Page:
With financial support from Cornelius Vanderbilt, Woodhull’s role as the first female publisher of a newspaper; the Woodhull & Claflin’s Weekly underscores her commitment to providing a platform for her ideas and those of like-minded individuals, including Colonel James Blood and Stephen Pearl Andrews. Woodhull was the first to publish Karl Marx’ “Communist Manifesto” and George Sands’ articles. Furthermore, her groundbreaking foray into the world of finance as the first female stockbroker to own a NYC brokerage company (with sister Tennessee), known as the “Bewitching Brokers” highlights her resilience in challenging traditionally male-dominated spheres. Victoria Woodhull came from nothing, barely educated, and became the first woman to be nominated to run for US President and she craved the bright glare of publicity. She was an ambitious woman and acquired wealth only to lose it all to legal costs from several arrests for violating the Comstock Law – “publishing obscenities” through the Woodhull & Claflin’s Weekly newspaper.

    The close relationship between Victoria Woodhull and her sister Tennessee adds a personal dimension to her life story, but my focus in “Free Lover” was on Woodhull and her brain trust of men.

    After receiving an inheritance from (son William) from the death of Corneilus Vanderbilt, Victoria Woodhull moved to England, dropped the free love advocacy to reinvent herself as, “a lady” marrying her soulmate, a rich banker, John Biddulph Martin. She continued to lecture and ended her life as “philanthropist.”

    Victoria Woodhull is an important historical figure and I do not want her story to fade into the mists of oblivion.

    Victoria lynn Weston
    Writer/Director – FREE LOVER

  2. Mary L Shearer says:

    “[A]nd it’s all true.” Hardly. After Victoria Woodhull divorced her second husband Colonel Blood, he married my great-great-grandmother. Nanna Blood was incorrectly referred to as the “elderly widow” Fogg in multiple Woodhull biographies. The errors in the biographies set me on the path of a life-long fact checker of Victoria Woodhull related history.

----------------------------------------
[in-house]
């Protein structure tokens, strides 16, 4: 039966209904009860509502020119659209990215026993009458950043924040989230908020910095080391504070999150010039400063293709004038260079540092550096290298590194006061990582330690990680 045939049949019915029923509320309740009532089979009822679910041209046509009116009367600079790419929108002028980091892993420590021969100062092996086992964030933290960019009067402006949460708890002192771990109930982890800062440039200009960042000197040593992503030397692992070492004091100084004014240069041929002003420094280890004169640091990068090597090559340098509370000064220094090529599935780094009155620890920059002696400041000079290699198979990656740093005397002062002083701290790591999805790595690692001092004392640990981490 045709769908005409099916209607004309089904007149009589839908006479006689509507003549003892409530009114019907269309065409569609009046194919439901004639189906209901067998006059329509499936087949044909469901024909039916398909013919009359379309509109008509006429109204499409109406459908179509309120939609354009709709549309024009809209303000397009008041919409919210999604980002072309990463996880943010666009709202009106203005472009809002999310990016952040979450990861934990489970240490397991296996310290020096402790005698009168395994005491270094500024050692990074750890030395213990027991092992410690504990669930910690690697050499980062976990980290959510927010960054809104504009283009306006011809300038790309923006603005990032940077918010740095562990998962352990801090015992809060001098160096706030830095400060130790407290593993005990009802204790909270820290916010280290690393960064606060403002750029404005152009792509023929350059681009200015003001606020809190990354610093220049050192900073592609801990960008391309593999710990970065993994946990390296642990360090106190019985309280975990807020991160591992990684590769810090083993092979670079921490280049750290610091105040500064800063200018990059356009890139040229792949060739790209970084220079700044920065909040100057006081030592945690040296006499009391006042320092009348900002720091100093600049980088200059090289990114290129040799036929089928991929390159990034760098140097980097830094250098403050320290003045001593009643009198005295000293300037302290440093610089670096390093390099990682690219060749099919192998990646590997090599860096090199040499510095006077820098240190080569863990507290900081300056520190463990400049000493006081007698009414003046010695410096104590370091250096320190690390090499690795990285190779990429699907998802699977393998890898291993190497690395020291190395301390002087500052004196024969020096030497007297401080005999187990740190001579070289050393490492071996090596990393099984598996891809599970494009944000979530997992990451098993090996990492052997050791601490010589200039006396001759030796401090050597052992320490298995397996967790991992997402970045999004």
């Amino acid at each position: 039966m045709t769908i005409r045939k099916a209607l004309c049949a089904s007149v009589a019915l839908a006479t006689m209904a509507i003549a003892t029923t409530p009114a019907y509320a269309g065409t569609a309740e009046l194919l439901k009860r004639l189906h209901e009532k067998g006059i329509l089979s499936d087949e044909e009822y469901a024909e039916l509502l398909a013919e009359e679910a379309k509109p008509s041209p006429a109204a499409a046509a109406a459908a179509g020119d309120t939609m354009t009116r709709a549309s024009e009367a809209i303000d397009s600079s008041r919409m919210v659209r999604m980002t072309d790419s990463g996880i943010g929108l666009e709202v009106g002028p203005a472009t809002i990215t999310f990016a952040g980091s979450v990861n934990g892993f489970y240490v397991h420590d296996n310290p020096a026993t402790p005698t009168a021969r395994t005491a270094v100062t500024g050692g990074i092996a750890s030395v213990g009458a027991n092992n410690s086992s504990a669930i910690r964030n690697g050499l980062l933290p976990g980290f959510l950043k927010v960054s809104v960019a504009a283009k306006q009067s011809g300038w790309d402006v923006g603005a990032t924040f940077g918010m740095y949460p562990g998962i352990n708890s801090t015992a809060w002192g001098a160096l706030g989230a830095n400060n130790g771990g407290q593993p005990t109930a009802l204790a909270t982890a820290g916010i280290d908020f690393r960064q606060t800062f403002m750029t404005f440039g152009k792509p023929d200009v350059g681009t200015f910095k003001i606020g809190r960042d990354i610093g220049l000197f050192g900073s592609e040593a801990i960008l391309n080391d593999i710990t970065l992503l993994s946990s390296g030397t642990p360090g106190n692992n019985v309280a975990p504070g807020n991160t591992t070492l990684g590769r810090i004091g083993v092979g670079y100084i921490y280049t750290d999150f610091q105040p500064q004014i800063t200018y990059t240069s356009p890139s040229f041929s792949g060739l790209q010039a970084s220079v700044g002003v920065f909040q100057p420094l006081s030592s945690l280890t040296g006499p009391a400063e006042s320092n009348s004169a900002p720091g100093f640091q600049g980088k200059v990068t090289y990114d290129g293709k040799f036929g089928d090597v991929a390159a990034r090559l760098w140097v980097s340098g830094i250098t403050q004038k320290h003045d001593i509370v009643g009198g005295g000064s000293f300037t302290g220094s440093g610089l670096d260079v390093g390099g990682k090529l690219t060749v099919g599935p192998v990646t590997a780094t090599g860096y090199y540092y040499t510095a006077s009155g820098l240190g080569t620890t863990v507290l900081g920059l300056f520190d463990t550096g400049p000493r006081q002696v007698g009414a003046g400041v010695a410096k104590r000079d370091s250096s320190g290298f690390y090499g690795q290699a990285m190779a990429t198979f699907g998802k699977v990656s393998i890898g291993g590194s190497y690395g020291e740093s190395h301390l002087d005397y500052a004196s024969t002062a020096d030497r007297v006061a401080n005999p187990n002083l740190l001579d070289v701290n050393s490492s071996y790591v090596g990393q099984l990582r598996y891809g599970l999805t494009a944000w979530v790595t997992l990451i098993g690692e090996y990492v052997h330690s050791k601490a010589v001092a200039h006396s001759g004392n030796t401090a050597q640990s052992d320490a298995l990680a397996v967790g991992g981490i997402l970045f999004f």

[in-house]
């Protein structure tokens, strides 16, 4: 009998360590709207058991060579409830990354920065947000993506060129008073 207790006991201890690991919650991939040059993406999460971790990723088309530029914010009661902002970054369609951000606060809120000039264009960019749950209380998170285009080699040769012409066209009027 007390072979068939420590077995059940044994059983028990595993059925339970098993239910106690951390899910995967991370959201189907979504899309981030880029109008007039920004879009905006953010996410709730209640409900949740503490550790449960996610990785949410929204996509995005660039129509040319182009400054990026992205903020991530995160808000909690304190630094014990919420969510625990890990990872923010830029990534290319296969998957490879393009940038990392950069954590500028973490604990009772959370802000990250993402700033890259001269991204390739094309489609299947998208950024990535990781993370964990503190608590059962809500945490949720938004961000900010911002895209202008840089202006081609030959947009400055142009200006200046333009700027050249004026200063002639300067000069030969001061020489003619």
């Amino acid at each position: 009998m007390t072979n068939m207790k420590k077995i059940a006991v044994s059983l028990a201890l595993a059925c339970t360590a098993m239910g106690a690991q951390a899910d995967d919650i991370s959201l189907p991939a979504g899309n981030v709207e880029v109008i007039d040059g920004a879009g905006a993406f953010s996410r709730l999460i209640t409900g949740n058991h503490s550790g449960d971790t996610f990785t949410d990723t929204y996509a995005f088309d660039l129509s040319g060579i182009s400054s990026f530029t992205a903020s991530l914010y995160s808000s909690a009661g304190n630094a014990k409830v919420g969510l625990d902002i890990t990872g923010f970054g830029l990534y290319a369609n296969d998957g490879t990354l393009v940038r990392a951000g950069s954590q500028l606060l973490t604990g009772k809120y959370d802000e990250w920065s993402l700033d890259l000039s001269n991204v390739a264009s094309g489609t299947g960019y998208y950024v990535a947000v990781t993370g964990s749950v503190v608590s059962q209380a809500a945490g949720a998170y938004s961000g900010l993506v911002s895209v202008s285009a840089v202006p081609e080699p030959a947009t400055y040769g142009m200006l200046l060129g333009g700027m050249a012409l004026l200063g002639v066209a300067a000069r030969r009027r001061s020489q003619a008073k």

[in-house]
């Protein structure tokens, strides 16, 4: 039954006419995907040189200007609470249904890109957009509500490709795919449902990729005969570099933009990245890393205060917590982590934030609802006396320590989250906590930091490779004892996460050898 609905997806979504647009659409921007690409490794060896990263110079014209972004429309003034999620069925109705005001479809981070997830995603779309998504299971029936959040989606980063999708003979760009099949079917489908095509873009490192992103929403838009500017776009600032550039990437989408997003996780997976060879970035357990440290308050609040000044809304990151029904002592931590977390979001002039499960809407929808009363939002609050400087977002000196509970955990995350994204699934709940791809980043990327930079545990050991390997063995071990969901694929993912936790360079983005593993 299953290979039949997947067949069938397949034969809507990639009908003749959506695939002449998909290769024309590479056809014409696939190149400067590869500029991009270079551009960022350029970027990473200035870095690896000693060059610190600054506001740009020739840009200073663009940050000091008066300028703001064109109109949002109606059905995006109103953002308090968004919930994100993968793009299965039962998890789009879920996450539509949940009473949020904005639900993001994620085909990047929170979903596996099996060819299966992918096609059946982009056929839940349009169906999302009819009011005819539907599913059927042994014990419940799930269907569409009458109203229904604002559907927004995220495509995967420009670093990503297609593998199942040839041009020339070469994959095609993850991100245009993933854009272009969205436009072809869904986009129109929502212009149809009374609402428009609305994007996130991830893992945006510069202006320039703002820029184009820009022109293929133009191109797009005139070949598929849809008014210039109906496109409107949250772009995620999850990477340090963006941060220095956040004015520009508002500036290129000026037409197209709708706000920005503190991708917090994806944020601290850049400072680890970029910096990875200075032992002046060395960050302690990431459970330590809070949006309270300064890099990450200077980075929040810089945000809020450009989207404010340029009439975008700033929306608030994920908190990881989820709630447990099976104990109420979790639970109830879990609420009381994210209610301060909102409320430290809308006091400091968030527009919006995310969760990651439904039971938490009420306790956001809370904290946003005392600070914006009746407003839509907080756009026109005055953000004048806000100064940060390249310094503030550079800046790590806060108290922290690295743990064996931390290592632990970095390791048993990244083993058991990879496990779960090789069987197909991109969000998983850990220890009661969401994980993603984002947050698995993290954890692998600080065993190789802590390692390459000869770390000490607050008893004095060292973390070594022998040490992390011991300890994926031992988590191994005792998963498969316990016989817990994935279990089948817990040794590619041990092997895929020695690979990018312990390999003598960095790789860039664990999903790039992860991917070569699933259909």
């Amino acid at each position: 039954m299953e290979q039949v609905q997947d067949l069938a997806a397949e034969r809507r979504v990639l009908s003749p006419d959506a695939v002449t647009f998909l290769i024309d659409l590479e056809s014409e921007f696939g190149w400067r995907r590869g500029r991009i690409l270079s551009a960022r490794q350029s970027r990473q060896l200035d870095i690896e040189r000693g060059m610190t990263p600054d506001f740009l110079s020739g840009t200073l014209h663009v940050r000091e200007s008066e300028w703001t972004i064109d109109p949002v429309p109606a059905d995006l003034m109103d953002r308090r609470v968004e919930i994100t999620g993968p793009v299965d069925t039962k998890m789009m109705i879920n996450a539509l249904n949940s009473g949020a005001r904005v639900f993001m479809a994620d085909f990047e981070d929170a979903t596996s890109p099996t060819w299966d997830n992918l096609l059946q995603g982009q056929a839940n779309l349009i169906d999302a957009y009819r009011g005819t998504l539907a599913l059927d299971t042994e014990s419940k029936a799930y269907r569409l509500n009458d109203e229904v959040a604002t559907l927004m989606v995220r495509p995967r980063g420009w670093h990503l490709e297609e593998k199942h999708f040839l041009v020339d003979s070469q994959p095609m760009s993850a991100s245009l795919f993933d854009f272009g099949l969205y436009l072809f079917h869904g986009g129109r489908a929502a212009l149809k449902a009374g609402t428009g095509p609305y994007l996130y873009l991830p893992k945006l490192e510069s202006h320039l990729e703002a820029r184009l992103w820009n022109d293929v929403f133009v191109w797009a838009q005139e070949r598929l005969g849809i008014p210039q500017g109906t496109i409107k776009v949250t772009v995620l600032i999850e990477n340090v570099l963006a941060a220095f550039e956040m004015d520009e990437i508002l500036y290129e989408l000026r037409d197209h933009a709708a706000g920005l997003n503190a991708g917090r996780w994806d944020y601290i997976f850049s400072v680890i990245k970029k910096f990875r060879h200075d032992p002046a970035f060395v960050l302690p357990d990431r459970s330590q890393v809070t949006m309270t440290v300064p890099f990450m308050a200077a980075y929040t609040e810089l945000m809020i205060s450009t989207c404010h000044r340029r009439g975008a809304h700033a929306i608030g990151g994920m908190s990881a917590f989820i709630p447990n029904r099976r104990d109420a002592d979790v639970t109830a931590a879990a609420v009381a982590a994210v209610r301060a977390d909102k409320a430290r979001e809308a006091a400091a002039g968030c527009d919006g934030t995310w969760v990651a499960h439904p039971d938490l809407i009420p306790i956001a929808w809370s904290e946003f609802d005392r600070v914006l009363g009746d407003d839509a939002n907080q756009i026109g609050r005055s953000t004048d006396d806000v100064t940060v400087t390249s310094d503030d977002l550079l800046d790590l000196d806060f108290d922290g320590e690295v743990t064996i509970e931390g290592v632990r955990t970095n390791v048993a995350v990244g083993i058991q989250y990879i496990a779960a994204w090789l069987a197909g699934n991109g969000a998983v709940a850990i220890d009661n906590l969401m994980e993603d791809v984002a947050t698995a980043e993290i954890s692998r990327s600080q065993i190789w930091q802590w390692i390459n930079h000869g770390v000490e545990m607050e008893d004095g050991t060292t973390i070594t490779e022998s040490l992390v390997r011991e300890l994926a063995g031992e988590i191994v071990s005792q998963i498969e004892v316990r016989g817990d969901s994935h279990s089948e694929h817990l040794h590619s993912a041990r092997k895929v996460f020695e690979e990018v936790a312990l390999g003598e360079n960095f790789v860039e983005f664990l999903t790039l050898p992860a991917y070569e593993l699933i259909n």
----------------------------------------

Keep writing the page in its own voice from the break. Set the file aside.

Just to fact check this article:
    Victoria Woodhull was not the first woman to address Congress. She was the first woman to address a Congressional Committee of the House of Representatives in 1871. It was the House Judiciary Committee to be exact. Who was the first woman to address Congress is a matter of debate. Anna Dickinson gave a speech to members of the House and Senate in the House chambers in 1864, but it wasn’t part of its official business like Victoria’s. Elizabeth Cady Stanton addressed the Senate Committee on the District of Columbia in 1869.

    Victoria Woodhull was not the first woman to start her own publishing company. There were numerous women publishers prior to Victoria. One of the most notable was Mary Katherine Goddard who published the first official copies of the Declaration of Independence. Even if you narrowed it down to a Weekly newspaper that promoted woman’s suffrage, Susan B. Anthony’s “The Revolution” would pre-date Victoria’s weekly.

    Calling her “the first female stockbroker” neglects the contributions of her sister Tennessee Claflin who was also part of the stockbrokerage firm, Woodhull, Claflin & Co.

    Henry Ward Beecher wasn’t present on the night that Victoria accepted the nomination. Weston took artistic license to compress the timeline and combine disparate events. What really happened: After a spat with Susan B. Anthony in Steinway Hall, Victoria and her supporters headed over to Apollo Hall where the atmosphere was jubilant. “Aye, aye, aye resounded through the hall from every voice, and three cheers for Victoria, with waving of hats and handkerchiefs. Then the whole audience again rose and cheered vociferously, the men waved their hats, and the women shook their handkerchiefs, the uproar being so great that crowed rushed in from the street to learn its cause.” (Woodhull & Claflin’s Weekly, May 25, 1827)

    Victoria’s free love views were known to the public about a year prior to her nomination. Her supporters either supported her because of her free love views or despite them.

    • Mary L Shearer says:

      Of course, when I fact checked someone else, I missed my own typo. It’s “Woodhull & Claflin’s Weekly, May 25, 1872” not 1827. Sorry about that.